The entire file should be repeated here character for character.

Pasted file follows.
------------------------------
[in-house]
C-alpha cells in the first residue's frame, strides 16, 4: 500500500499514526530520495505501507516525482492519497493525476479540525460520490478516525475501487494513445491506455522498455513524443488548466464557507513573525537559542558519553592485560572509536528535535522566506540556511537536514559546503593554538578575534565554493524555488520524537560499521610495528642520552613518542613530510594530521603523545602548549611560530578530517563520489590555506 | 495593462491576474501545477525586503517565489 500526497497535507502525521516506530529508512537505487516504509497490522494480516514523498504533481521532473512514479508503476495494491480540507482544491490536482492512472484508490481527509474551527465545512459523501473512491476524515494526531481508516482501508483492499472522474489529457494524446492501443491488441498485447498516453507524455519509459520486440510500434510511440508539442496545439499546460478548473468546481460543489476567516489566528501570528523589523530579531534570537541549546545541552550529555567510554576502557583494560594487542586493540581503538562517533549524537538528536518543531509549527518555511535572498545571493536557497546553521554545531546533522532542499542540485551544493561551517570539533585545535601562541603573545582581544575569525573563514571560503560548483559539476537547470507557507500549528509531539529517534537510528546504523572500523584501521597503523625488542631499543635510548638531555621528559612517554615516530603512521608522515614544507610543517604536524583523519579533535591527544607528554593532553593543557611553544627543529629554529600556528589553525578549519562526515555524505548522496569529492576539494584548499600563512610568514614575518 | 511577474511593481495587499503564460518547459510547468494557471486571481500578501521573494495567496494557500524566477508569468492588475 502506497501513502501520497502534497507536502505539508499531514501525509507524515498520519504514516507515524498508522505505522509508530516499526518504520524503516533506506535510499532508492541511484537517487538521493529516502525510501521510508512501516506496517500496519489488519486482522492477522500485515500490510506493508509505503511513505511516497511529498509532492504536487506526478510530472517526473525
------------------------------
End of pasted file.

[in-house]
C-alpha cells in the first residue's frame, strides 16, 4: 500500500499514526530520495505501507516525482492519497493525476479540525460520490478516525475501487494513445491506455522498455513524443488548466464557507513573525537559542558519553592485560572509536528535535522566506540556511537536514559546503593554538578575534565554493524555488520524537560499521610495528642520552613518542613530510594530521603523545602548549611560530578530517563520489590555506 | 495593462491576474501545477525586503517565489 500526497497535507502525521516506530529508512537505487516504509497490522494480516514523498504533481521532473512514479508503476495494491480540507482544491490536482492512472484508490481527509474551527465545512459523501473512491476524515494526531481508516482501508483492499472522474489529457494524446492501443491488441498485447498516453507524455519509459520486440510500434510511440508539442496545439499546460478548473468546481460543489476567516489566528501570528523589523530579531534570537541549546545541552550529555567510554576502557583494560594487542586493540581503538562517533549524537538528536518543531509549527518555511535572498545571493536557497546553521554545531546533522532542499542540485551544493561551517570539533585545535601562541603573545582581544575569525573563514571560503560548483559539476537547470507557507500549528509531539529517534537510528546504523572500523584501521597503523625488542631499543635510548638531555621528559612517554615516530603512521608522515614544507610543517604536524583523519579533535591527544607528554593532553593543557611553544627543529629554529600556528589553525578549519562526515555524505548522496569529492576539494584548499600563512610568514614575518 | 511577474511593481495587499503564460518547459510547468494557471486571481500578501521573494495567496494557500524566477508569468492588475 502506497501513502501520497502534497507536502505539508499531514501525509507524515498520519504514516507515524498508522505505522509508530516499526518504520524503516533506506535510499532508492541511484537517487538521493529516502525510501521510508512501516506496517500496519489488519486482522492477522500485515500490510506493508509505503511513505511516497511529498509532492504536487506526478510530472517526473525